“I’m a feminist.” These are not my words. They are Sarah Palin’s. Now maybe 1) Governor Palin doesn’t understand what she is talking about, and that is bad. But there are three other possibilities that are worse: 2) She is pandering. 3) She is evolving. 4) She really is a feminist, which would be the worst of all possibilities. I’m leaning towards number two, which often leads to numbers three and four. Here is the quote which, taken by itself, might mean she only misunderstands feminism:
I’m a feminist who, uh, believes in equal rights and I believe that women certainly today have every opportunity that a man has to succeed, and to try to do it all, anyway. And I’m very, very thankful that I’ve been brought up in a family where gender hasn’t been an issue. You know, I’ve been expected to do everything growing up that the boys were doing. We were out chopping wood and you’re out hunting and fishing and filling our freezer with good wild Alaskan game to feed our family. So it kinda started with that.
Though some of this is bothersome (women can “do it all”, gender isn’t an issue), the thrust of feminism is not equal rights. It is the overthrow of God’s natural order. The reason the killing of unborn children and the promotion of contraception is so central to feminism is because it is a rejection of the differences between men and women. It is also why feminism promotes acceptance of the homosexual lifestyle, and rejects bans on women serving in combat.
Palin implied on the night of the recent Republican 2010 mid-term election victories that the roots of her feminism go back to her college days. Speaking to feminist and the first former vice-presidential candidate Geraldine Ferraro, she said:
“And Geraldine has also been grossly attacked back in ‘84, and I remember, um, as a young college student watching what it was that you were going through and knowing that a.) and more power to you for busting that glass ceiling you know and standing on the shoulders of Elizabeth Cady Stanton, and Susan B. Anthony, and others who had come before you, of course, so many years ago. And, then you busting through and then the opportunity that I and other woman following you have, have been able to seize. That’s just been wonderful. It’s been great for our nation, it’s been so good.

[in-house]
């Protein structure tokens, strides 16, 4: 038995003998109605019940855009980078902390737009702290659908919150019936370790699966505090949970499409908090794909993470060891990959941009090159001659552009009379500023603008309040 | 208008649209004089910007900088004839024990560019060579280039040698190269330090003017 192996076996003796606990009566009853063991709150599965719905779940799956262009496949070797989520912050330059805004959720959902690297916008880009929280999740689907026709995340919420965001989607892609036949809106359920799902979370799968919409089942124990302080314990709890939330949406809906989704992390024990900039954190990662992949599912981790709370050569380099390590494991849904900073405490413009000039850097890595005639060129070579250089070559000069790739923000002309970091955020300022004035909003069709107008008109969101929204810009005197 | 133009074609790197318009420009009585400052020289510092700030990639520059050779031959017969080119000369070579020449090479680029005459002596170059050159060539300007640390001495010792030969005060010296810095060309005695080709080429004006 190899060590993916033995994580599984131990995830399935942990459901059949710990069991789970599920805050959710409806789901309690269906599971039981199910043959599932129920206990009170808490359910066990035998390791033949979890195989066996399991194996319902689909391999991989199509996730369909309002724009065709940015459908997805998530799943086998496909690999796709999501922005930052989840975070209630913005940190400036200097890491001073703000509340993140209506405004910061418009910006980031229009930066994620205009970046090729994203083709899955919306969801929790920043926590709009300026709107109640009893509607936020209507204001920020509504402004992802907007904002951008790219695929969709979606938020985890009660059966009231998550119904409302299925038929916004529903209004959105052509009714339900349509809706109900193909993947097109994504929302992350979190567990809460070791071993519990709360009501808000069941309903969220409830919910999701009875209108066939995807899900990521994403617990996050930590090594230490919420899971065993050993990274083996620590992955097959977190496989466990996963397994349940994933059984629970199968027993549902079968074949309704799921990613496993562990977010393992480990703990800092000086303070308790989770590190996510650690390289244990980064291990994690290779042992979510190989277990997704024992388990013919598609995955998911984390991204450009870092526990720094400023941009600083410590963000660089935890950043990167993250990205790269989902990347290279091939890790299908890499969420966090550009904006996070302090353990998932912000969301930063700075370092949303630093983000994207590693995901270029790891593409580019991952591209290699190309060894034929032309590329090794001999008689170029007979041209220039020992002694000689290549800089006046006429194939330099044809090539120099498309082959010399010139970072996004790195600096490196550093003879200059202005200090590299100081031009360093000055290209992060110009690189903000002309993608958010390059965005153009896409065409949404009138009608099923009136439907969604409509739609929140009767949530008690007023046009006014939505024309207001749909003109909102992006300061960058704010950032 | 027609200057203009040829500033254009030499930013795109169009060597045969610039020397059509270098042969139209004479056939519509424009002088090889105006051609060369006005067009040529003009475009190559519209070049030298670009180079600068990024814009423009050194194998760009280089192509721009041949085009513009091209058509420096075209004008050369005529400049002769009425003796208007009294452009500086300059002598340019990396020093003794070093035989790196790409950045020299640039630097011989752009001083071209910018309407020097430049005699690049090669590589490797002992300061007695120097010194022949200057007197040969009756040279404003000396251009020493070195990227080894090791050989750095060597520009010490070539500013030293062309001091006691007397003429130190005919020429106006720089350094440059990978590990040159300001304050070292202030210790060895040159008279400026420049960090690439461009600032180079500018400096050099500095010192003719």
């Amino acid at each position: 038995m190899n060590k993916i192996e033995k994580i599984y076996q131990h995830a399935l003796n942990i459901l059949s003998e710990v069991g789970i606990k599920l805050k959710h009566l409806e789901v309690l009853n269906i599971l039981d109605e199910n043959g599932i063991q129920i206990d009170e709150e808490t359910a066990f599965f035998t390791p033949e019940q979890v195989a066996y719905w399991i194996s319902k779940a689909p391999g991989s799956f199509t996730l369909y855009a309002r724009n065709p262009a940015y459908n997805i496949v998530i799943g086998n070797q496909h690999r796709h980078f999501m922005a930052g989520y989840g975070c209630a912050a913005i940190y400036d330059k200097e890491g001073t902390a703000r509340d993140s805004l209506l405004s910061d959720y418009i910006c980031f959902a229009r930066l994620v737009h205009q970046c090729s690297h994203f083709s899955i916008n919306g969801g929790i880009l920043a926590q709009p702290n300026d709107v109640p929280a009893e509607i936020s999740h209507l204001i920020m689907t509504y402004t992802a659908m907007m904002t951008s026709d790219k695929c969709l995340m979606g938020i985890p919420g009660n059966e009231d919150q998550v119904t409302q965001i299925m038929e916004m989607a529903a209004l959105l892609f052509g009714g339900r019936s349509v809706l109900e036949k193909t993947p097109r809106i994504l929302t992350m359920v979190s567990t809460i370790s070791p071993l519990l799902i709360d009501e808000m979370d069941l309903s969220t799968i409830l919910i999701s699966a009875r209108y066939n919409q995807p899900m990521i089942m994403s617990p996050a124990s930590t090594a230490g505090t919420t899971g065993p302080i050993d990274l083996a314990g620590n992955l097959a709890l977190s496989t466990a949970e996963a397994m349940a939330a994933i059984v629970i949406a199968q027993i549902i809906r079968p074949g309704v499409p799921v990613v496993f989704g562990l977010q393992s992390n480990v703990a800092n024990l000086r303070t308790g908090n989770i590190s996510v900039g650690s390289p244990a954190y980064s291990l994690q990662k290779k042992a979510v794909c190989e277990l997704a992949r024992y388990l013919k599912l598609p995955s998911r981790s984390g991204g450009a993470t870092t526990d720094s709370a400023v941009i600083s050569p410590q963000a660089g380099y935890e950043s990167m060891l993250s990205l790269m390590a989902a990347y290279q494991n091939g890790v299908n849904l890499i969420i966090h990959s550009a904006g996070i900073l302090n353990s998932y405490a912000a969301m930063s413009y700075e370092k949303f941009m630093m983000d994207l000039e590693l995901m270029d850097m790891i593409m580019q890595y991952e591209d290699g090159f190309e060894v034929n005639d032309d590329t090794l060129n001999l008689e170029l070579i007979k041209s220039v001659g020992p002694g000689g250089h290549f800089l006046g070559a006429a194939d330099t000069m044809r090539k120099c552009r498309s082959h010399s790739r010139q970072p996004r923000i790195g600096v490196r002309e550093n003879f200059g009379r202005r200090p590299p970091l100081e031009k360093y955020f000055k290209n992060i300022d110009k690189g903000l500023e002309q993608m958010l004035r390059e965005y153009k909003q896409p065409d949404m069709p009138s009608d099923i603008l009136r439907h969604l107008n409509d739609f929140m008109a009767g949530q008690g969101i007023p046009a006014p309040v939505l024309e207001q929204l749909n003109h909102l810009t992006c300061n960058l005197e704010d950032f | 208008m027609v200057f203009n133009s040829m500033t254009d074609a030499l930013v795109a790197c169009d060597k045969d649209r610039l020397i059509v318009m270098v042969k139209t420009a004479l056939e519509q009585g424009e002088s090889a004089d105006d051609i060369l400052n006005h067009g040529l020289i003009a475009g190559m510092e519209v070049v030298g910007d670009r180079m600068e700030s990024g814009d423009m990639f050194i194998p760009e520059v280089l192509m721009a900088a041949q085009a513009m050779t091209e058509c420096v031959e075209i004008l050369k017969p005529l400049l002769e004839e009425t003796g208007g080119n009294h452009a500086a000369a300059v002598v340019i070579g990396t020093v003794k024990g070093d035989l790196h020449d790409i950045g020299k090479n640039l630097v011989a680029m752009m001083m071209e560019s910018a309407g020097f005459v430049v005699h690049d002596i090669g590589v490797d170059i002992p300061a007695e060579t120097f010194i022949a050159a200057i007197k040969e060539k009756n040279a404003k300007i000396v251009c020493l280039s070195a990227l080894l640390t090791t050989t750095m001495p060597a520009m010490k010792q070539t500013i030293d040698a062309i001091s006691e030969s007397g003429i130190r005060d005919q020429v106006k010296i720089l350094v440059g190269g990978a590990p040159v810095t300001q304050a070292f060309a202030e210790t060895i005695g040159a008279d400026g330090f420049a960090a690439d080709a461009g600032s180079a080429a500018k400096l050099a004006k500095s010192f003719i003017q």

But, yeah, it kind of seems, Geraldine that some things haven’t changed.
This is painful for me. I like Sarah Palin. But as I research more and more the issues that mean the most to me, I find some of her positions and the articulation of them wanting. A tree is known not only by its fruits, but also by its roots. The roots of feminism go back to the garden of Eden. After the fall of man, God cursed Eve by saying in Genesis 3:16: “Unto the woman he said, I will greatly multiply thy sorrow and thy conception; in sorrow thou shalt bring forth children; and thy desire [shall be] to thy husband, and he shall rule over thee.”
Palin went on to say:
There are still the Neanderthals out there, who pick on the petty little superficial meaningless things like looks, like whether you can or can’t work outside of the home if you have small children. All those type of things where I would so hope that at some point, uh, those Neanderthals, will evolve into something a bit more, um, with it, a bit more modern, and a bit more understanding that, yeah, woman can accomplish much…”
I am not suggesting that women cannot enter politics or that wives are to be subject to men other than their own husbands. What I object to is Palin’s willing to adopt the moniker “feminist” and suggest that men and women who believe mothers should stay home with their children are “Neanderthals” picking on “petty little superficial meaningless things”. She then says that we should “evolve”, “be with it”, “be a bit more modern”, and that “women can accomplish much”.
Who is she talking to? Who believes women can’t accomplish much? I take issue with the last phrase because she contrasted it with working in the home, raising small children. That is accomplishing much!
Is there any merit to the possibility she really is a feminist with all that entails? First, let us look at “don’t ask, don’t tell” policy.
“Sarah Palin appeared on FOX News Sunday…and was asked if the military gay ban should be repealed.
Said Palin: I don’t think so right now (emphasis mine). I’m surprised that the President spent time on that in his State of the Union speech when he spent only about 9 percent of his time in the State of the Union on national security issues. And I say that because there are other things to be worried about right now with the military. I think that kind of on the back burner, is sufficient for now. To put so much time, and effort, and politics into it, unnecessary”.
From the day she accepted John McCain’s invitation to run with him she has used her politics to advance feminism, in general, and used feminist language on that first day. After lauding Democrats Ferraro and Hillary Clinton, she said “but it turns out the women of America aren’t finished yet, and we can shatter that glass ceiling once and for all.”